Sunday, 13 December 2009

88 Minutes

My favourite Al Pacino film is Insomnia, which I really enjoyed. The more recent serial killer movie 88 Minutes is not in the same league, but it is certainly one of fastest and most furious thrillers I’ve watched in a long time. The critics didn’t much care for it, but the pace is so frenetic that you tend not to notice some of the flaws – or the fact that it lasts rather longer than its title suggests.

Pacino plays Dr Jack Gramm, a forensics expert who combines an academic career with a sideline working for the FBI. He has – surprise, surprise – a deeply troubled past, from which he has fled to Seattle, where he enjoys a formidable reputation and a complex sex life. Nine years ago he gave crucial testimony which helped to convict a man accused of being ‘The Seattle Slayer’, a murderer with a penchant for trussing young women up and torturing them. The appeal process has now been exhausted, and the killer is about to be executed when a further killing occurs which bears all the hallmarks of The Seattle Slayer.

The victim is one of Gramm’s students, and soon he receives a phone call telling him that he has just 88 minutes to live. (88 minutes, we learn later on, is a time period which has deep significance for him.) What follows is a dramatic ‘clock-race’, and Gramm becomes understandably paranoid as he narrowly avoids being blown up in a car, and is framed for two murders in quick succession. Someone is out to get him – but who? There are plenty of potential suspects, and I didn’t guess the culprit, though a cynic might say that is because the explanation is so far-fetched.

Overall, for me this film was something of a guilty pleasure. I can see that the story is, when considered in the cold light of day, implausible in the extreme. And Pacino’s hair is as frantic as the action. But 88 Minutes kept me interested all the same. That’s the merit of the ‘clock-race’, in either a film or a novel. You can’t help wanting to know how it will all end.


Philip Amos said...

I watched Insomnia just last week. Having rather looked forward to doing so, I was much disappointed, though I found elements to enjoy. The problem for me was the...insomnia. I've had the condition for some 20 years, and for many of them I've slept only two or three hours out of 24, usually in the late evening, and sometimes no hours at all. My circadian cycle is now completely broken, and in virtue of that I've managed to adjust over time. And so, I found Pacino becoming catatonic and irrational, not to say downright loopy, after a couple of nights' lousy sleep very hard to believe. Pacino might just be a wimp, of course. Chuckle.

He's actually a favourite actor of mine, and of actors in movies I don't have many favourites at all, so I should seek out 88 Minutes. But one thing you don't mention, Martin -- what does he actually do for the FBI? Not a profiler, is he? Not part of the biggest con in the history of modern law enforcement? That might put me off.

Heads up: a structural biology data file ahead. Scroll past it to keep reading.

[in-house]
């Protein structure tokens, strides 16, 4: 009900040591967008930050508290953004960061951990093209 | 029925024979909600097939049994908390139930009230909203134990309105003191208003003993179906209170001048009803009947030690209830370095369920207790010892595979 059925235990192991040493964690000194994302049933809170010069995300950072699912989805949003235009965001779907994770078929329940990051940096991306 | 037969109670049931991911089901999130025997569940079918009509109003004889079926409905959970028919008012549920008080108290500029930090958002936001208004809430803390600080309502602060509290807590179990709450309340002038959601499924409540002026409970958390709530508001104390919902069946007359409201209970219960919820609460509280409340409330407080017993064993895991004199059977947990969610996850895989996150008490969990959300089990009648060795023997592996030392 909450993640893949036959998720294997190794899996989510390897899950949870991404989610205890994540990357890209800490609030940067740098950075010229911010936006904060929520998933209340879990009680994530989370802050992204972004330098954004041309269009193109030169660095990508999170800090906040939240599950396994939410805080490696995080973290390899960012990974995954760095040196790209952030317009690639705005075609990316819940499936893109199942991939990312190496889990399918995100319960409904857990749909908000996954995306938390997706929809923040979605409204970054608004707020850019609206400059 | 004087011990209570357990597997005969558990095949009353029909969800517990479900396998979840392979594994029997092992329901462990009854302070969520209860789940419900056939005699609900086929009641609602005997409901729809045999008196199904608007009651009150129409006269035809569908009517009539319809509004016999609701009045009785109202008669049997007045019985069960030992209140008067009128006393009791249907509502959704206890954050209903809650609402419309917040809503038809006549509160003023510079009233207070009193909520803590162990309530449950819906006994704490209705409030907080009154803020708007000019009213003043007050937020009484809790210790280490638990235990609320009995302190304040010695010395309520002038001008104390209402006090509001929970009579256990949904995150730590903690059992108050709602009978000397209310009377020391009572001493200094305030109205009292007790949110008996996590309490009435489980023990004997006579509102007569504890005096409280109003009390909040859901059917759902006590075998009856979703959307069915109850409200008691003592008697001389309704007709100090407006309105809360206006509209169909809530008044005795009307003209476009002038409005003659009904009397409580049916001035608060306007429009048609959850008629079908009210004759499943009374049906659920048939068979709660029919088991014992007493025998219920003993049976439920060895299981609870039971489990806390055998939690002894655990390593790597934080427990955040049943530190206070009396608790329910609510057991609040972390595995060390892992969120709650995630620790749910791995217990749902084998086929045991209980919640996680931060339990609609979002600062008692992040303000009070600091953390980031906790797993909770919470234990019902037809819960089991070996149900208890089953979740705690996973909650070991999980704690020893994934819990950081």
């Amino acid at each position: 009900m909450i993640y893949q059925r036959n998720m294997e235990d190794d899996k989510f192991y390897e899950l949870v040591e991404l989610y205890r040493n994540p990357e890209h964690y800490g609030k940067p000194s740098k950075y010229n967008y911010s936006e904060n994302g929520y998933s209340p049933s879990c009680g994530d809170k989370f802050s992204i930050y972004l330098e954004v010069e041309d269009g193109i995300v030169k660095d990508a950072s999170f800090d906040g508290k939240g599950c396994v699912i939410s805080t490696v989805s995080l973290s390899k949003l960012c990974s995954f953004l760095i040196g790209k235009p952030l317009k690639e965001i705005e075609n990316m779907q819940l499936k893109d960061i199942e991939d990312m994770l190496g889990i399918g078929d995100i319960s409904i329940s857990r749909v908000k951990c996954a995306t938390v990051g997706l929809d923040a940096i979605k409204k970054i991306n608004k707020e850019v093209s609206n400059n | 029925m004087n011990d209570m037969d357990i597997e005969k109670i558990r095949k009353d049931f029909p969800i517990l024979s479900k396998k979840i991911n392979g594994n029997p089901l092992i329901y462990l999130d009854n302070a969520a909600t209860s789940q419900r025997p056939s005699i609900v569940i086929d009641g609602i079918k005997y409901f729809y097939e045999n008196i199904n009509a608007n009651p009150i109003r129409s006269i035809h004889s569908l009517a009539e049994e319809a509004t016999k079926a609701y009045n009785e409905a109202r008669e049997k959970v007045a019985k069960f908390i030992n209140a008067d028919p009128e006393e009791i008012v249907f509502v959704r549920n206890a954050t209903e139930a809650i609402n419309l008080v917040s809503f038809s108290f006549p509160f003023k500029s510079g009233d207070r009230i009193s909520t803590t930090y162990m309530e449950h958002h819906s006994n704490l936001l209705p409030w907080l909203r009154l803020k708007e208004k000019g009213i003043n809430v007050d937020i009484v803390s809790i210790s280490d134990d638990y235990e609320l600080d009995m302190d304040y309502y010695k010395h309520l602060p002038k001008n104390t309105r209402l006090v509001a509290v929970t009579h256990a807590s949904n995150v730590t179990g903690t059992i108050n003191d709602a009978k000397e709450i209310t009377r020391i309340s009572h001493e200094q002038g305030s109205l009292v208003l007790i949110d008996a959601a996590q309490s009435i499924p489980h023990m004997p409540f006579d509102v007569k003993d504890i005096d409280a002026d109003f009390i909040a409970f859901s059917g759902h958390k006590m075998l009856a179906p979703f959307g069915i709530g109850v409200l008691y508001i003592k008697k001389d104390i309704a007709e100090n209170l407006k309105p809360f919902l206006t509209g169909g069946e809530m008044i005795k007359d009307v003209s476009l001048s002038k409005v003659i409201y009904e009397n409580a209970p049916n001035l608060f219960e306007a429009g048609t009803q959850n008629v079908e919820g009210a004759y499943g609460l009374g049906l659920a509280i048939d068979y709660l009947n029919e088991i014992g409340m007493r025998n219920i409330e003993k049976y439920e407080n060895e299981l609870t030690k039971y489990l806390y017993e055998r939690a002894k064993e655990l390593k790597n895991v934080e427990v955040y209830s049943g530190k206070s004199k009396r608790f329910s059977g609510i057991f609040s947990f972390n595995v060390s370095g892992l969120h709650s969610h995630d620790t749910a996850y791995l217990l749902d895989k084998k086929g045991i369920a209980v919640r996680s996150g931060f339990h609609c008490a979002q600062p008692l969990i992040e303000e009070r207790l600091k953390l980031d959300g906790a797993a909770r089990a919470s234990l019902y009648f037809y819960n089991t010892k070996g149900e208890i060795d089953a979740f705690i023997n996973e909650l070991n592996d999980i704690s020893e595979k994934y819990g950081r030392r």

Elizabeth Spann Craig said...

I'm an insomniac too, but I did enjoy the movie. It *might* have been a little implausible, though.

Have you seen "Memento"? Same director as "Insomnia" if memory serves.

Mystery Writing is Murder

Anonymous said...

Martin - Pacino is one of my favorite actors; I've seen him in several films, most recently in Righteous Kill. I didn't see 88 Minutes, although it seemed interesting when it was released, but it sounds as though the film certainly keeps the viewer guessing and keeps the suspense strong. I'll have to rent this one...

Maxine Clarke said...

I recently saw Insomnia on a plane - the prefect movie for an insomniac (in common with some of your other commenters!) on a Transatlantic flight. I liked it a lot but could not help wishing I'd seen the Norwegian original on which it was based, instead. I suppose this is because I think that Hollywood (or US) remakes are never as good as the mainland European originals, based on quite a few examples (Three Men and a Baby, for example, is much funnier and politically incorrect in the French version than the US one.)

I haven't seen 88 minutes and am not keen on serial killers as a genre whatever the medium (hence, I have not seen Seven) - but given your review I might well try to catch this one, perhaps on TV if it is at that stage yet.

Al Pacino is not my favourite actor but he was in one of my favourite films of all time, Sea of Love (with Ellen Barkin). That is a very good crime film, indeed. A paradigm, one might say.

pattinase (abbott) said...

Please watch the Norwegian version on Insomnia, which is so much better IMHO.

john wall said...

I thought 88 minutes was a clever, supsenseful movie, but it didnt quite live up to my expectations. Al carried the movie, but the ending was a little lackluster.

seana graham said...

I liked the movie Insomnia quite a lot, though I heard even at the time that the original Norwegian version was better. I haven't ever gotten around to seeing it.

I suppose the movie must have been written by a non- or neophyte insomniac, as those of us who are used to sleeping pretty well may get more disoriented by the state of sleep-deprivation than those of you who really live it. I seem to get more insomniac as I get older, though, and I do find that it doesn't really seem to result in much impairment.

I am currently reading Jacques Barzun's From Dawn to Decadence, which is on the last 500 years of Western culture. In his preface, he credits the "sheer accidents" of longevity and insomnia in helping him formulate key insights.

Some people see the upside to everything.

book review said...

what's a good version?

Martin Edwards said...

Thanks for these comments. Some very interesting observations. I'm not aware of the Norwegian film, but seems like I really ought to seek it out.